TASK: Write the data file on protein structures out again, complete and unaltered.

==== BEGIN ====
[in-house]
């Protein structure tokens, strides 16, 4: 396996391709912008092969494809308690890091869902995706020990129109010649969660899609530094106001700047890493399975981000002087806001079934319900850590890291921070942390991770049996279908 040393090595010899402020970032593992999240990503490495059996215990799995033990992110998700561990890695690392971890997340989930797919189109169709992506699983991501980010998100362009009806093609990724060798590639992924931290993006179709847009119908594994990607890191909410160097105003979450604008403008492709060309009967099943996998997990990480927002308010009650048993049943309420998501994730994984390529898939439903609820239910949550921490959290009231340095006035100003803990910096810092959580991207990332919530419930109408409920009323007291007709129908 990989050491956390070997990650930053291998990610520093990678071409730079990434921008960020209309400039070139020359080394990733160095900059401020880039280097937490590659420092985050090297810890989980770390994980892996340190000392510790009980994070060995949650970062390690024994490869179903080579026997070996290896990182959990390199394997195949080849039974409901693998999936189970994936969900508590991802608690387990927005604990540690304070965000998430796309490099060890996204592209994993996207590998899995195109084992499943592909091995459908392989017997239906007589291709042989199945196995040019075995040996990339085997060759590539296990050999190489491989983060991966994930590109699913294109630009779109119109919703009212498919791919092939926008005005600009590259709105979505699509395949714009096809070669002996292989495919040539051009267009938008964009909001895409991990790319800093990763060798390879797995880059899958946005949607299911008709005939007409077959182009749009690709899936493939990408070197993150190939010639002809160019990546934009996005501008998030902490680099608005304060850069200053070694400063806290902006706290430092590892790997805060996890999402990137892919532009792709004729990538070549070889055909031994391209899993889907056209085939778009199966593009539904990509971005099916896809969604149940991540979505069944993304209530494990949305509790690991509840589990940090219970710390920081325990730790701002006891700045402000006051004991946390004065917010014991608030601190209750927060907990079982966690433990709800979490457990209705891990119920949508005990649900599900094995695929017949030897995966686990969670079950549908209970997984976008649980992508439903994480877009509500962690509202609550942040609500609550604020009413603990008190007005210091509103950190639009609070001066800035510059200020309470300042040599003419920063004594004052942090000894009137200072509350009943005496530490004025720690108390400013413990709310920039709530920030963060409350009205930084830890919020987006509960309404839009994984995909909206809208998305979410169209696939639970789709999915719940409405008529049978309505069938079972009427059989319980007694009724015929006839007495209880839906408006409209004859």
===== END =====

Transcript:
[in-house]
């Protein structure tokens, strides 16, 4: 396996391709912008092969494809308690890091869902995706020990129109010649969660899609530094106001700047890493399975981000002087806001079934319900850590890291921070942390991770049996279908 040393090595010899402020970032593992999240990503490495059996215990799995033990992110998700561990890695690392971890997340989930797919189109169709992506699983991501980010998100362009009806093609990724060798590639992924931290993006179709847009119908594994990607890191909410160097105003979450604008403008492709060309009967099943996998997990990480927002308010009650048993049943309420998501994730994984390529898939439903609820239910949550921490959290009231340095006035100003803990910096810092959580991207990332919530419930109408409920009323007291007709129908 990989050491956390070997990650930053291998990610520093990678071409730079990434921008960020209309400039070139020359080394990733160095900059401020880039280097937490590659420092985050090297810890989980770390994980892996340190000392510790009980994070060995949650970062390690024994490869179903080579026997070996290896990182959990390199394997195949080849039974409901693998999936189970994936969900508590991802608690387990927005604990540690304070965000998430796309490099060890996204592209994993996207590998899995195109084992499943592909091995459908392989017997239906007589291709042989199945196995040019075995040996990339085997060759590539296990050999190489491989983060991966994930590109699913294109630009779109119109919703009212498919791919092939926008005005600009590259709105979505699509395949714009096809070669002996292989495919040539051009267009938008964009909001895409991990790319800093990763060798390879797995880059899958946005949607299911008709005939007409077959182009749009690709899936493939990408070197993150190939010639002809160019990546934009996005501008998030902490680099608005304060850069200053070694400063806290902006706290430092590892790997805060996890999402990137892919532009792709004729990538070549070889055909031994391209899993889907056209085939778009199966593009539904990509971005099916896809969604149940991540979505069944993304209530494990949305509790690991509840589990940090219970710390920081325990730790701002006891700045402000006051004991946390004065917010014991608030601190209750927060907990079982966690433990709800979490457990209705891990119920949508005990649900599900094995695929017949030897995966686990969670079950549908209970997984976008649980992508439903994480877009509500962690509202609550942040609500609550604020009413603990008190007005210091509103950190639009609070001066800035510059200020309470300042040599003419920063004594004052942090000894009137200072509350009943005496530490004025720690108390400013413990709310920039709530920030963060409350009205930084830890919020987006509960309404839009994984995909909206809208998305979410169209696939639970789709999915719940409405008529049978309505069938079972009427059989319980007694009724015929006839007495209880839906408006409209004859």